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Leah Scruggs
Leah Scruggs, center, flanked by two Special Olympians at Ober Gatlinburg during the recent Winter Games.

For the past four years, Leah Scruggs has been a passionate Volunteer fan, a devoted sorority sister, and a busy student pursing a degree in sport management. But the graduating senior still made time to give back to her community through Special Olympics.

“Being around the athletes changes your life. People at Special Olympics go out of their way to make sure the athletes feel special, and you truly see how happy it makes them,” said Scruggs, who will be on the sidelines helping and cheering April 20 and 21 at the Special Olympics of Greater Tennessee’s track and field games at Hardin Valley Academy.

The track and field games, which will include events for elementary, middle, and high school students as well as adults, are the organization’s largest event of the year.

Scruggs, of Knoxville, became interested in helping students with special needs in high school when she was a peer tutor at Hardin Valley Academy. Scruggs spent time with these students at lunch and outside of school, and took a friend with autism spectrum disorder to homecoming one year.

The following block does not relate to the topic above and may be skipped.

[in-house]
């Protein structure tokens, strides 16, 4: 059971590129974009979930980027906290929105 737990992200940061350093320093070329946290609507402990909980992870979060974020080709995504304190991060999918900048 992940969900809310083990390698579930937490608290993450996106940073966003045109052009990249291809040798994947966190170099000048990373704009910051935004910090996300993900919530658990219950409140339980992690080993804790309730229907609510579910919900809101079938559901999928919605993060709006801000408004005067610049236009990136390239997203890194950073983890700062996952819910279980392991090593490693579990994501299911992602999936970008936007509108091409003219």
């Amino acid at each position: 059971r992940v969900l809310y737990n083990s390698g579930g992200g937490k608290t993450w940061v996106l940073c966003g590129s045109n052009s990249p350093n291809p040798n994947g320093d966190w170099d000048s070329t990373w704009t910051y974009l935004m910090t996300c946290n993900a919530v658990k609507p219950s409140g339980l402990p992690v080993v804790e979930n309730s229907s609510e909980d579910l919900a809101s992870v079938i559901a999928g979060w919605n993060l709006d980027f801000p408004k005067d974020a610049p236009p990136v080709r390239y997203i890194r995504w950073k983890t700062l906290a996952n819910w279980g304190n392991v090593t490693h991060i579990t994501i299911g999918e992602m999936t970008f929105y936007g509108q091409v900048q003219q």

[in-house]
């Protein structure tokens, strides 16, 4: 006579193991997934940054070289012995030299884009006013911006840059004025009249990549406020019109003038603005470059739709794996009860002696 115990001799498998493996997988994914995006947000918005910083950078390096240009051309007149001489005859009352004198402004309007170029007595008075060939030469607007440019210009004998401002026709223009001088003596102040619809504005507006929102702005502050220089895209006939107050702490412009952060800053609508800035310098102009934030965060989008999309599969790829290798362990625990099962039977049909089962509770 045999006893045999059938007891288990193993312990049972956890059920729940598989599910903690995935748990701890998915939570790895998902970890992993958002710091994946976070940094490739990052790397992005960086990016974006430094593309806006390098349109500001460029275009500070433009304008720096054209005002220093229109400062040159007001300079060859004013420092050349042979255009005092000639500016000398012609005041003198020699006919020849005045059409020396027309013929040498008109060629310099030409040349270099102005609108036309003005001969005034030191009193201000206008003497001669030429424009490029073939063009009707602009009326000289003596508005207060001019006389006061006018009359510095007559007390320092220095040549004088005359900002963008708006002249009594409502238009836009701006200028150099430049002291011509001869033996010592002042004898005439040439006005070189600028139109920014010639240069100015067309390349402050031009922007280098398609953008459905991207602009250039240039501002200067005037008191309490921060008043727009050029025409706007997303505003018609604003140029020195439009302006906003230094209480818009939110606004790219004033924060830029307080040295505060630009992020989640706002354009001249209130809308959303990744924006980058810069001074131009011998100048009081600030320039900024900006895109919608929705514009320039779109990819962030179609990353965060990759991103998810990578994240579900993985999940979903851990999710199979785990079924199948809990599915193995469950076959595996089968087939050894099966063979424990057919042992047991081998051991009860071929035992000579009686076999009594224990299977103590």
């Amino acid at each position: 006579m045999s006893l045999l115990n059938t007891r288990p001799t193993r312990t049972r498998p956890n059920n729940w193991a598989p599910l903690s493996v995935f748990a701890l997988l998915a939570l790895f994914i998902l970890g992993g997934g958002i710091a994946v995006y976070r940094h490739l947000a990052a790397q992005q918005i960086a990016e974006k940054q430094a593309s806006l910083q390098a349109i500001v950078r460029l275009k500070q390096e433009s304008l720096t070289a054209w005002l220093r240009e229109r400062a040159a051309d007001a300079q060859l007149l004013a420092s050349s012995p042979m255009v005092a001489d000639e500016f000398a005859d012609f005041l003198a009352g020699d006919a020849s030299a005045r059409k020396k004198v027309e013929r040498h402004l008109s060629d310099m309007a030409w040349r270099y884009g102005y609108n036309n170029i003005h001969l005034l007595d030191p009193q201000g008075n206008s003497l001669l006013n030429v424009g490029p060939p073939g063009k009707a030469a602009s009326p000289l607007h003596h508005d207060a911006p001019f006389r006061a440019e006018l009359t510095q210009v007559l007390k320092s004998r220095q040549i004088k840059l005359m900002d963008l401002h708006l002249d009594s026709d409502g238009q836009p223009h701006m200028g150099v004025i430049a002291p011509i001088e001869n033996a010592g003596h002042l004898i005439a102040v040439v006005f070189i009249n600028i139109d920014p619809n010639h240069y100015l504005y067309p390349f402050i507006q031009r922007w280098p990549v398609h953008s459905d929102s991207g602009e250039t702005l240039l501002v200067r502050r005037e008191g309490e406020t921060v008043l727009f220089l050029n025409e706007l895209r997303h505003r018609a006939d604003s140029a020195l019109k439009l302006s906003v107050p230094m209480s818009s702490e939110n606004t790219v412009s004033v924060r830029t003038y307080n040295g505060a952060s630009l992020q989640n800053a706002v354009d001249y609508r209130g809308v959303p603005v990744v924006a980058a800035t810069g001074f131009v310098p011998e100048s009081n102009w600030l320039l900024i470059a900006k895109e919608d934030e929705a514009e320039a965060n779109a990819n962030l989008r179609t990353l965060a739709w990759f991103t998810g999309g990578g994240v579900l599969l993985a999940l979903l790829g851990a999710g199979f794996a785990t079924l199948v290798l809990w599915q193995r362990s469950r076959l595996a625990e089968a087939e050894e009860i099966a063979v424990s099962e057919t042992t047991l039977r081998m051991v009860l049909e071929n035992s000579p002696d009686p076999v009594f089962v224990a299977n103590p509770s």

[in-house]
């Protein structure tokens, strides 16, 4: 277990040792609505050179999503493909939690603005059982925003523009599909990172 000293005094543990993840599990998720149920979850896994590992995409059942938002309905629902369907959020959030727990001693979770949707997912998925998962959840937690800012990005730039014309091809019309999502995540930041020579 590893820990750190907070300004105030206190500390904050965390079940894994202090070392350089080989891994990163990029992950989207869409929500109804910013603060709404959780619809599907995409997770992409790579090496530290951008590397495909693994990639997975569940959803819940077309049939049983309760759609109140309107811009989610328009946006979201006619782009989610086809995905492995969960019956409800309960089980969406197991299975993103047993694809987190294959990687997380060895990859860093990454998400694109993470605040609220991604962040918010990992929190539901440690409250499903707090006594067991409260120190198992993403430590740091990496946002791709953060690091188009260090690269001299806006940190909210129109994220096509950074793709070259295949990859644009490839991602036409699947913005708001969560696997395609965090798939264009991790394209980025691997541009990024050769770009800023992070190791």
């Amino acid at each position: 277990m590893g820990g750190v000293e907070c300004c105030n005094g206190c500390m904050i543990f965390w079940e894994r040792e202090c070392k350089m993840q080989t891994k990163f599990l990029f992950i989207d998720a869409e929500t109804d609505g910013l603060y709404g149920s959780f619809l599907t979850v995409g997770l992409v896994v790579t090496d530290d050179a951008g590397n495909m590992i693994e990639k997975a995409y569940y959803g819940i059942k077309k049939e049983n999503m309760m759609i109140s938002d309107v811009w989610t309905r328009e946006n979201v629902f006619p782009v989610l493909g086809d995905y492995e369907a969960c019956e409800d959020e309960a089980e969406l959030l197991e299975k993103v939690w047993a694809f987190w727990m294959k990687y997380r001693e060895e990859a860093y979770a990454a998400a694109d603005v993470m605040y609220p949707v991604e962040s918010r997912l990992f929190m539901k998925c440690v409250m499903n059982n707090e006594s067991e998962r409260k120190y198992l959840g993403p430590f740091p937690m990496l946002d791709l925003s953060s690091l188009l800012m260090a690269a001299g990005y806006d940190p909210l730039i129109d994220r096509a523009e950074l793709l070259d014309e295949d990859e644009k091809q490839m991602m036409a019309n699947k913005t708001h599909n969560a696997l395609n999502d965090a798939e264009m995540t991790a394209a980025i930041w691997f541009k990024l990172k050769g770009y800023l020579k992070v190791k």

After her experience as a peer tutor, she began to volunteer for Special Olympics.

“Being involved with Special Olympics athletes shows you true, genuine friendships because they don’t care about anything other than calling you a friend,” Scruggs explained. “They encourage each other and demonstrate true sportsmanship, and you can learn a lot being around these athletes.”

Scruggs has been a regional intern for Special Olympics since January. Most of her duties are related to communication and marketing, but she also helps with event planning.

“Volunteers, like Leah, are important to enabling the planning and coordination of our events,” said Nichole Sutton, media coordinator for Special Olympics of Greater Knoxville. “The amount of work done by these volunteers is invaluable and their importance cannot be overstated.”

Scruggs said she’d like to work for Special Olympics or another nonprofit after graduating.

“I want to feel like my life has a purpose, and I want my job to reflect that,” Scruggs said.


Amy Blakely, UT media relations (865-974-5034,

Sarah Mynatt, student writer (865-804-4064,